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Open AccessArticle

Design Mechanism and Property of the Novel Fluorescent Probes for the Identification of Microthrix Parvicella In Situ

1
School of Environmental Science and Engineering, Tianjin University, Tianjin 300072, China
2
Tianjin Key Laboratory of Aquatic Science and Technology, School of Environmental and Municipal Engineering, Tianjin Chengjian University, Tianjin 300384, China
3
School of Science, Tianjin Chengjian University, Tianjin 300384, China
*
Author to whom correspondence should be addressed.
Materials 2017, 10(7), 804; https://doi.org/10.3390/ma10070804
Received: 8 June 2017 / Revised: 1 July 2017 / Accepted: 7 July 2017 / Published: 15 July 2017

Abstract

In this study, two novel fluorescent probes, probe A and probe B were designed, synthesized and characterized, based on Microthrix parvicella (M. parvicella) preferring to utilize long-chain fatty acid (LCFA), for the labeling of M. parvicella in activated sludge. The molecular structure of probe A and probe B include long-chain alkane and LCFA, respectively. The results indicated that probe A and probe B had a large stokes shift of 118 nm and 120 nm and high quantum yield of 0.1043 and 0.1058, respectively, which were significantly helpful for the fluorescent labeling. As probe A was more stable than probe B in activated sludge, and the fluorescence intensity keep stable during 24 h, probe A was more suitable for labeling M. parvicella in situ. In addition, through the Image Pro Plus 6 (IPP 6) analysis, a quantitative relationship was established between sludge volume index (SVI) and integral optical density (IOD) of the labeled M. parvicella in activated sludge samples. The relationship between IOD and SVI conforms to Logistic curve (R2 = 0.94).
Keywords: fluorescent probes; sludge bulking; identification; Microthrix parvicella; quantitative analysis fluorescent probes; sludge bulking; identification; Microthrix parvicella; quantitative analysis

1. Introduction

Sludge bulking is a frequently occurring phenomenon in wastewater treatment plants (WWTP) [1,2], which can cause serious operational problems. It has been reported that sludge bulking mainly results from the excess growth of filamentous bacteria [3,4]. The heterogeneous structure of activated sludge flocs consists of a variety of microorganisms as well as organic and inorganic particles, and dead cells surrounded by extracellular polymeric substances [5]. In the ideal condition of balancing the number of filamentous and floc-forming bacteria, they can combine into large irregular flocs to create activated sludge. Besides serving as the filamentous backbone of microbial flocs, filamentous bacteria can excessively grow outside the flocs and protrude into the liquid, which bring about the filamentous bulking. The floc structure in this case is observed as more diffuse and floc-to-floc bridging can occur more frequently. Thus it can be used to determine the degree of sludge bulking by study on the change of the structure and the number of filamentous bacteria inside and outside the sludge flocs. A large number of national surveys have shown that Microthrix parvicella (M. parvicella) is frequently responsible for causing problems concerning solid-liquid separation in bulking [6,7,8].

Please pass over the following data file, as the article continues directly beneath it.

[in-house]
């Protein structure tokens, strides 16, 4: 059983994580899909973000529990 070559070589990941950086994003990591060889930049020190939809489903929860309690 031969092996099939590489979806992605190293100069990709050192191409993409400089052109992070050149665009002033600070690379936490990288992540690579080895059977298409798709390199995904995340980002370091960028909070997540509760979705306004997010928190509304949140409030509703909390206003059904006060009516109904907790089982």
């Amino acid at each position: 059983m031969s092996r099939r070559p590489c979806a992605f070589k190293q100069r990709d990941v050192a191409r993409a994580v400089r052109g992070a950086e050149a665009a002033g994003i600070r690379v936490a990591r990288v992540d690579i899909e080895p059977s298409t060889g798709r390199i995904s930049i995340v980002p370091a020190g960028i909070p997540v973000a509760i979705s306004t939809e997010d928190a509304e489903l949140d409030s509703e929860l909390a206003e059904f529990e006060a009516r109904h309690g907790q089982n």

The conventional method of researching M. parvicella based on sludge volume index (SVI) and morphological features [9,10] can make a preliminary decision on sludge bulking according to the SVI and the typical characteristics of M. parvicella showed by the classical Gram staining and Neisser staining [9]. When this method was applied in determining the abundance of the bacteria, experienced staff was required because of morphological variability resulting from different growth conditions [11]. Molecular biology technique is another excellent method which can avoid the problems of studying microbial populations without relying on traditional methodology. The techniques of fluorescence in situ hybridization (FISH) and polymerase chain reaction (PCR) have been widely applied to the identification study of M. parvicella [11,12].